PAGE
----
Monday, August 22, 2016

"Sometimes Jesus Talks Back"

Galatians 4.12

“Brethren, I beg of you, become as I am [free from the bondage of Jewish ritualism and ordinances], for I also have become as you are [a Gentile].” AMP

“…become like me, for I became like you.” NIV

I sometimes talk to myself.

“What a bozo that guy is. He’s shacking up with his girlfriend-of-the-month, drinks too much, and emits crude, loud noises from body orifices. He offends me. He’s obnoxious and doesn’t appear to care what I think or have to say. He’s boisterous and self-centered and probably wouldn’t hear me even if I tried to engage with him. I wish he did not live on my block. I am shamefully indignant toward this man, and helplessly drawn to despise him. Is it possible he is in my small world for a reason beyond my limited understanding? 

“I can’t stop thinking about him. I am both repulsed and fascinated. How could anyone behave so poorly? He and I have nothing in common (I hope). I vacillate between pity and disgust. I wish the guy did not exist, at least not in my neighborhood.

I am conflicted. I really do not like the man. I am not inclined to love him in any tangible way… strike up conversation, show some respect, invite him to dinner. I am seriously reluctant to walk the short distance to his home and try to befriend him. I am not afraid of rejection. It’s worse than that. I am afraid I will be successful and make an emotional connection. He might accept me and then latch on to me. What if he starts hanging around my house? Oh Lord, forbid it! I don’t want him near my kids and me. He’s definitely a negative influence and probably smells bad. I would much rather keep my distance and excuse my attitude with the obvious fact of his unworthiness.”

Sometimes Jesus talks back.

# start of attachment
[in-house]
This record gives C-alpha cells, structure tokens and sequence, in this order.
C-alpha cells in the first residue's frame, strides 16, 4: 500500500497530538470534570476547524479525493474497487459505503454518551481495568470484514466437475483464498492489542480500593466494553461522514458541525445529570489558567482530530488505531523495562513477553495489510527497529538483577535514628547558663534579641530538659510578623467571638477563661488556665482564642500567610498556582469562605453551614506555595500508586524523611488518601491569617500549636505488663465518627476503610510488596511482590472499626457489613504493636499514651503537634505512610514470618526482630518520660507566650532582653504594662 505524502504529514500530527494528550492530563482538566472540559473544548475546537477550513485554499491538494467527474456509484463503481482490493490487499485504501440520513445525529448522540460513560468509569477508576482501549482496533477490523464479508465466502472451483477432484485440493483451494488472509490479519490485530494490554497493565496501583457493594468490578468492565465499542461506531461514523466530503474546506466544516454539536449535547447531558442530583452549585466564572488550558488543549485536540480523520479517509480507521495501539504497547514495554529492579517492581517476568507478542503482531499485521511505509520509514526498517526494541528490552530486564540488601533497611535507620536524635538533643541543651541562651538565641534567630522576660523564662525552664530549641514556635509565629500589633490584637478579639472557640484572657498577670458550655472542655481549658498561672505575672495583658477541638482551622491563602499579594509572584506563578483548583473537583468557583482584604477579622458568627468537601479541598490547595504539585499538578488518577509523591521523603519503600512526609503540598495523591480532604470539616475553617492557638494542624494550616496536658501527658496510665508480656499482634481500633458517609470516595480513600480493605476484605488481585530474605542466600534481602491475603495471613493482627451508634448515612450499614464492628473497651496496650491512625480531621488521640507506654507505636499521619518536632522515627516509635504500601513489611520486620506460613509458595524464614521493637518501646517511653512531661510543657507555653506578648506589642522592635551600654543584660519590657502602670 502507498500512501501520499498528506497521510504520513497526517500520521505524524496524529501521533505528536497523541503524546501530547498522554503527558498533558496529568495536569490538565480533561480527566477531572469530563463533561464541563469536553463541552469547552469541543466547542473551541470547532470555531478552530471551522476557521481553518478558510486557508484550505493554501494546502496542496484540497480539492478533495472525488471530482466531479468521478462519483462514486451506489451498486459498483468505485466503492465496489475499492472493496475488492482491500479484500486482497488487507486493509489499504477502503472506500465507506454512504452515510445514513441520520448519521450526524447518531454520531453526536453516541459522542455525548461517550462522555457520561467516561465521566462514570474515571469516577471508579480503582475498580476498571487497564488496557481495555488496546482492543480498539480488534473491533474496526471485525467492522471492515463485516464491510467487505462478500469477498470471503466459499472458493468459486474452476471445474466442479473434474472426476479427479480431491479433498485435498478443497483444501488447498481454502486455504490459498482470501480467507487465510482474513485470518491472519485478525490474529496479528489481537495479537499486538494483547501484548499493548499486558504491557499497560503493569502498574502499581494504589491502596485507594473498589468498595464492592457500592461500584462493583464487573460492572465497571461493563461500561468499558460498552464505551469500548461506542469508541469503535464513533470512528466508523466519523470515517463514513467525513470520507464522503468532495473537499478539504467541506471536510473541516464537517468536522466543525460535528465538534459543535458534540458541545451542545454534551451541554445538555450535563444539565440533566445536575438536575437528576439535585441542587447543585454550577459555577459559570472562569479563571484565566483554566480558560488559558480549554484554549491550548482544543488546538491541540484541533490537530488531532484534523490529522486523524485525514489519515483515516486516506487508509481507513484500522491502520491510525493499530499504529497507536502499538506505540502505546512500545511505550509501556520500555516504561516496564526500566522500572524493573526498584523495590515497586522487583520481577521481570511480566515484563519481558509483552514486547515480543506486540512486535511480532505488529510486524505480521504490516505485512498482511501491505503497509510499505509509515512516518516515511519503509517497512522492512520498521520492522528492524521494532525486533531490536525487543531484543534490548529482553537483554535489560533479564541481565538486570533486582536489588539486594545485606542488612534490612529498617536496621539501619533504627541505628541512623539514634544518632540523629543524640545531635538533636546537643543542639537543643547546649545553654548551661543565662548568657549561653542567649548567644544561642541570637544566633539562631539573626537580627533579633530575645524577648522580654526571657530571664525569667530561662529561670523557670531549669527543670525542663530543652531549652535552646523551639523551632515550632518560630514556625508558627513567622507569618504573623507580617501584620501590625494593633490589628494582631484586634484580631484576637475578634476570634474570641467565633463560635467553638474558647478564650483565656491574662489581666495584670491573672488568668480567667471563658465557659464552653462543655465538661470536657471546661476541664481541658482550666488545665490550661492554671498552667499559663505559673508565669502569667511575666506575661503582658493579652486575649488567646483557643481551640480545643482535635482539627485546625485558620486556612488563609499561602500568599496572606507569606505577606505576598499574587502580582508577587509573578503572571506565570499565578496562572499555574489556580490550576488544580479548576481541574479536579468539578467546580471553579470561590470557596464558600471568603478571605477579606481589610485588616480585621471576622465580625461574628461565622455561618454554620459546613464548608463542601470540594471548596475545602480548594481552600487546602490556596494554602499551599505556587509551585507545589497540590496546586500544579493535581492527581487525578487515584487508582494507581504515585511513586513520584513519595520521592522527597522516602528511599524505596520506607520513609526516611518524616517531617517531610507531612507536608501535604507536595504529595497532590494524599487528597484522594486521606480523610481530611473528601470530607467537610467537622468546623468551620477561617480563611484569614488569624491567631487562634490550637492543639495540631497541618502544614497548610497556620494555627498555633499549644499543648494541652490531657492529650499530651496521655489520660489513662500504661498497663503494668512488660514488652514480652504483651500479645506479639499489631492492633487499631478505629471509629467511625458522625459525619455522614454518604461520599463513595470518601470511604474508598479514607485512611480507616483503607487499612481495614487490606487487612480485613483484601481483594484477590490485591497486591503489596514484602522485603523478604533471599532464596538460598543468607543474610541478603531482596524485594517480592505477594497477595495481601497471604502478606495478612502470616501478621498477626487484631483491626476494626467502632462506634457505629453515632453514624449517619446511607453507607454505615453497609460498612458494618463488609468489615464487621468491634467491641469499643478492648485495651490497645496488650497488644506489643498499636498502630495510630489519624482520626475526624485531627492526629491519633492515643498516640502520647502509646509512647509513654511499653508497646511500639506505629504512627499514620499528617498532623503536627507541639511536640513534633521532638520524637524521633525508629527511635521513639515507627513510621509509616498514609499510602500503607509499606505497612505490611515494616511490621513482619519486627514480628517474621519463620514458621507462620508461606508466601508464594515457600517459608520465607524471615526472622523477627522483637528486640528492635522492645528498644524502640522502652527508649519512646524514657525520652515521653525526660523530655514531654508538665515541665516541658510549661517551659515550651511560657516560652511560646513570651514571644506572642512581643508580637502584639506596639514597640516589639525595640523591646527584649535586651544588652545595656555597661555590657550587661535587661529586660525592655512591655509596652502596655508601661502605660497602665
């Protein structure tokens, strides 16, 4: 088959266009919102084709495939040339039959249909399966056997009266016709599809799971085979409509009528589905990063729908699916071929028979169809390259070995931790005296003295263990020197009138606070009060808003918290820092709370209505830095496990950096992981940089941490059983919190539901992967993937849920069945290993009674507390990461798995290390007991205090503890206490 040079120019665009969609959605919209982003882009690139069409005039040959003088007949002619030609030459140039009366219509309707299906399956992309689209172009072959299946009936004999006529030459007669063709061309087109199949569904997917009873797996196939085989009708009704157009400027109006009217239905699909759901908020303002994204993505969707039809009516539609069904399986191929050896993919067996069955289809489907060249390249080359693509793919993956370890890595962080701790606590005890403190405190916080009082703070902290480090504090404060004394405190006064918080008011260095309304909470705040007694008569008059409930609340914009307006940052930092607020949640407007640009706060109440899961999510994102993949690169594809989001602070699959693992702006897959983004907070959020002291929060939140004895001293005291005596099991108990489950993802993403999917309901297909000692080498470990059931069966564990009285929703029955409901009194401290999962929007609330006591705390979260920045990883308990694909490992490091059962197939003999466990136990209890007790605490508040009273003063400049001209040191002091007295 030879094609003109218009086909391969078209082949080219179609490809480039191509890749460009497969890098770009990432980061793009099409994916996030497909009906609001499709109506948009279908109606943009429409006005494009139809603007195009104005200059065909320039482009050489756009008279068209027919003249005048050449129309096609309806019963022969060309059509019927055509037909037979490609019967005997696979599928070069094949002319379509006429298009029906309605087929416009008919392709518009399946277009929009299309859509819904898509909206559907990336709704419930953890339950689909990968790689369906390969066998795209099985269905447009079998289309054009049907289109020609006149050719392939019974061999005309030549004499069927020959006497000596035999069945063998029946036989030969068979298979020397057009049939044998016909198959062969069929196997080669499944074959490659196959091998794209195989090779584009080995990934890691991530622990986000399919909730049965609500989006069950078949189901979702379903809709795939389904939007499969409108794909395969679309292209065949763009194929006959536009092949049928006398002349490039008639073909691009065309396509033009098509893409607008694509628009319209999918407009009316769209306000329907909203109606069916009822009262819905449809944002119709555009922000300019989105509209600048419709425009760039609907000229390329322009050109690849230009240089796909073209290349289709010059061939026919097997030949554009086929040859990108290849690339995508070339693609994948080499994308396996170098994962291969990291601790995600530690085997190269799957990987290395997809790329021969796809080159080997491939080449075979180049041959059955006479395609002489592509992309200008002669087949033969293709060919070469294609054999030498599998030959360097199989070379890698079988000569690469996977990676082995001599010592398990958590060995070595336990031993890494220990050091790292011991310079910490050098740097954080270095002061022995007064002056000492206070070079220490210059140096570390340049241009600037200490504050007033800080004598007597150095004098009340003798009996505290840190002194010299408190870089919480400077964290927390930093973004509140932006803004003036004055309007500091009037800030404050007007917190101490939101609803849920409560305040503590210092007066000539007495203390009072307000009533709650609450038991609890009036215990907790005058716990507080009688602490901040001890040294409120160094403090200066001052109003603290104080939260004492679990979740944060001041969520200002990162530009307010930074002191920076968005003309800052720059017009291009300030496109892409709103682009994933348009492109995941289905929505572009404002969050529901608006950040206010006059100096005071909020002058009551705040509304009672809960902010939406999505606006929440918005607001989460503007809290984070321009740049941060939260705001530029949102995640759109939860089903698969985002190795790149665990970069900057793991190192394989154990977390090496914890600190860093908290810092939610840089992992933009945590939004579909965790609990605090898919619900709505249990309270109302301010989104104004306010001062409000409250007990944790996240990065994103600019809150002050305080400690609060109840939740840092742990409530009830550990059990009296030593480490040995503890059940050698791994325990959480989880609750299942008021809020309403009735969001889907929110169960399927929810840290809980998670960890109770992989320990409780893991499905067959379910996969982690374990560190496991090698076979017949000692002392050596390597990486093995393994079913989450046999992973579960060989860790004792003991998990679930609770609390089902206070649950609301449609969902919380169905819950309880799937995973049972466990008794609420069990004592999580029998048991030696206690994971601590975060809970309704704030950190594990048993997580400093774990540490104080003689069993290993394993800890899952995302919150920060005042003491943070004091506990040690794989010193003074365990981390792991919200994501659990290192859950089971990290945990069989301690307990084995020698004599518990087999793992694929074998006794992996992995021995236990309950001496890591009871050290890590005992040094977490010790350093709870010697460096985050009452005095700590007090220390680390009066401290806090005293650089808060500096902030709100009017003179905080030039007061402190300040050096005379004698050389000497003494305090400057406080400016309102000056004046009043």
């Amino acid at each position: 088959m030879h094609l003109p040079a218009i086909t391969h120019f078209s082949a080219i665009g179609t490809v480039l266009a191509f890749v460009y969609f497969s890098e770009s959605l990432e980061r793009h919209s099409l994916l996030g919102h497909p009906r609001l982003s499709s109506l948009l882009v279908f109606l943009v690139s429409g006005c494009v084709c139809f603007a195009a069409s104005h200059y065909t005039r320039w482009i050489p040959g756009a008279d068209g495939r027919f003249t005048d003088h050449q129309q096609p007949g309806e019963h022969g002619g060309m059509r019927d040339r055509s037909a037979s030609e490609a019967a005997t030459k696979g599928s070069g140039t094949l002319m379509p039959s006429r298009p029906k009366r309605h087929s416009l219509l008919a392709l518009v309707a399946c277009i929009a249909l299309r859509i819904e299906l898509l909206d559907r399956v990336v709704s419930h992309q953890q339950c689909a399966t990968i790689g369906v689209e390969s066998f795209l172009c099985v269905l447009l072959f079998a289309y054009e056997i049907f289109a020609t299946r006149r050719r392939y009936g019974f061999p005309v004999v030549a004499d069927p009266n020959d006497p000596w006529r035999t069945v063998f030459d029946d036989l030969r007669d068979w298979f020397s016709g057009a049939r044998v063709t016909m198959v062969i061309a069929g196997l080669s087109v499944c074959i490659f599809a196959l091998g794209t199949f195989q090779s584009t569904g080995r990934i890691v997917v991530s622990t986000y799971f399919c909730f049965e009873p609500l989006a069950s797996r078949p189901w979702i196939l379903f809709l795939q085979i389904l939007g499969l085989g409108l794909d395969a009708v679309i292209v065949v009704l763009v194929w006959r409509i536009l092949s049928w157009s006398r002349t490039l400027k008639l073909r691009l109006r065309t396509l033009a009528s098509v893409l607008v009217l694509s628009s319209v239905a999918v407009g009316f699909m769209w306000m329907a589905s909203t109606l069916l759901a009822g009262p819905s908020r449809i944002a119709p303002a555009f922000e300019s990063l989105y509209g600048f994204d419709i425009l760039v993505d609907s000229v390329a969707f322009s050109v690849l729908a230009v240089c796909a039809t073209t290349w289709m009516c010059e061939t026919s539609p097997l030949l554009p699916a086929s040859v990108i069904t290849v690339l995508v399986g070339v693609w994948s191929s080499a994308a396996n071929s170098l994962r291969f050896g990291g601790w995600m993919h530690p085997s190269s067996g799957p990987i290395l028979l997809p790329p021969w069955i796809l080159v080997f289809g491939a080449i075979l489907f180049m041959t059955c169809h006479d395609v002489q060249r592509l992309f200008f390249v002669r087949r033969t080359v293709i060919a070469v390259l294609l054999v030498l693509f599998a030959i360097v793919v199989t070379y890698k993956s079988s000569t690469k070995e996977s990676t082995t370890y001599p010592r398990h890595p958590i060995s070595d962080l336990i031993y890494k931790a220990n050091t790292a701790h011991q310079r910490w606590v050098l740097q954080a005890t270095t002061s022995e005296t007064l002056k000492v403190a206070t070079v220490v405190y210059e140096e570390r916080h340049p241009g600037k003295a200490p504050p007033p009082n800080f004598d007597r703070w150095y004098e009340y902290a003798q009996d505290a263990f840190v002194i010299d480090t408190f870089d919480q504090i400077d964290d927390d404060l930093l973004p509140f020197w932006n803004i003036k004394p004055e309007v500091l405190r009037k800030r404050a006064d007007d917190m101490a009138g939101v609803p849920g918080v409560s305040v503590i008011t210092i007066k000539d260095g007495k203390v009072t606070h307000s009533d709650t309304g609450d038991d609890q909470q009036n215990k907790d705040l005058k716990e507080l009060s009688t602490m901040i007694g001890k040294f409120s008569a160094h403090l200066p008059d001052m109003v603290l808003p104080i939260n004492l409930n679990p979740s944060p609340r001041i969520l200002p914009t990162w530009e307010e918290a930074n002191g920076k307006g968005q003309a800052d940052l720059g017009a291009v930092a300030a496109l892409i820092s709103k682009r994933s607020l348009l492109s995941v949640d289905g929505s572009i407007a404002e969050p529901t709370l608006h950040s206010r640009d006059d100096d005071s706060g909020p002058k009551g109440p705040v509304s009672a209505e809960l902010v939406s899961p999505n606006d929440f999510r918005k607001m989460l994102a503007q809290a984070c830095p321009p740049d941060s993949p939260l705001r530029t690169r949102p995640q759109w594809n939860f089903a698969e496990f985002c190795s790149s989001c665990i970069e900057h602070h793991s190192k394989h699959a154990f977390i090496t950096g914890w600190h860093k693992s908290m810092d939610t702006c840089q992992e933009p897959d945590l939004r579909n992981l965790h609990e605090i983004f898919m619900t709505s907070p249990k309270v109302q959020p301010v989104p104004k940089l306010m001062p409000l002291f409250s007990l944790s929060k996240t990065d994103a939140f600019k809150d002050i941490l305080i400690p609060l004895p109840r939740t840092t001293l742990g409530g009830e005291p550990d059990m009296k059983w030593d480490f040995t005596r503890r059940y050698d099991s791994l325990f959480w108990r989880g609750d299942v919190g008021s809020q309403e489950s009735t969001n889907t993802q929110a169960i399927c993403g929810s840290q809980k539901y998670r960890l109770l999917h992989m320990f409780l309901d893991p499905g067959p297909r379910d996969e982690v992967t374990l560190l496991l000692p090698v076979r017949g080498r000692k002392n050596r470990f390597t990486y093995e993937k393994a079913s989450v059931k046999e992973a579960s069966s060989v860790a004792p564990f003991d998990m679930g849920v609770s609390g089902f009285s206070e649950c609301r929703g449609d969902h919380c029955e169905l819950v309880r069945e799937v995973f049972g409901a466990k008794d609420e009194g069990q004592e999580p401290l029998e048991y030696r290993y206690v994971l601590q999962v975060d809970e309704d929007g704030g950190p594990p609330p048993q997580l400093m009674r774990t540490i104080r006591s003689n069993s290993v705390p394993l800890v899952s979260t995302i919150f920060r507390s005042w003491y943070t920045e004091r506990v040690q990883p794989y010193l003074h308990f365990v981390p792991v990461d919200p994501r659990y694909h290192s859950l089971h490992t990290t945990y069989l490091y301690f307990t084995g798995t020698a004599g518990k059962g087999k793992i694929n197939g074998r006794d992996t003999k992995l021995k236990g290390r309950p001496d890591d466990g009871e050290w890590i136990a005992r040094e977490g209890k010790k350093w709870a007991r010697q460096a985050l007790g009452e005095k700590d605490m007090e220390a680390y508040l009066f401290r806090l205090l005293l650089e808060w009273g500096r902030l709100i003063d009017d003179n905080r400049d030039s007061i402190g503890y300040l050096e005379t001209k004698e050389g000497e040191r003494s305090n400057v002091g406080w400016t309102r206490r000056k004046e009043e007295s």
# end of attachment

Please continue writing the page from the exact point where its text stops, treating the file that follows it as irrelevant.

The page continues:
“See that guy down the street? He’s suffering. His level of emotional pain is getting the better of him. His dad was too self-absorbed to show him any real love. But I never quit loving him. He behaves like a buffoon, but he needs Me as much as anyone ever could. I placed this man in your life for a reason. I need you to love him. Love him by what you say and how you behave in his presence.

Stop judging this man. I don’t judge him. I died for this guy and his worth far exceeds your imagination. Do not look at his appearance for I do not see as you see. You look at the outward appearance, but I look at the heart.[1] I became like the object of My concern. I am the Word who became flesh and dwelt among the people I created.[2] I am a high priest who is able to sympathize with every man’s weakness, for I have been tempted in every way — yet was without sin.[3] I want you to sympathize with this man. I want you to embrace this man, dwell with him, sympathize with him.   

Become like this man in every way, yet do not join in his sin. Find out what he thinks. Discover the reasons for his behavior. Comprehend his thoughts. Feel his pain. Admit you are tempted by what tempts him. Earn his respect. Then you shall be my witness [4] and I will touch the world through you.”

Both Jesus Christ and the Apostle Paul became like the people they came to serve and, in so doing, became my example of real empathy in the face of human brokenness. Paul extended an invitation to those he paid the price to serve. Maybe someday I can too...

“Become like me, for I became like you”.

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[1] 1st Samuel 16.7
[2] John 1.14
[3] Hebrews 4.15
[4] Acts 1.8

The cartoon of the guy drinking beer is "Barney Gumble" from Portland, Oregon's Matt Groening's famous cartoon TV series "The Simpsons".

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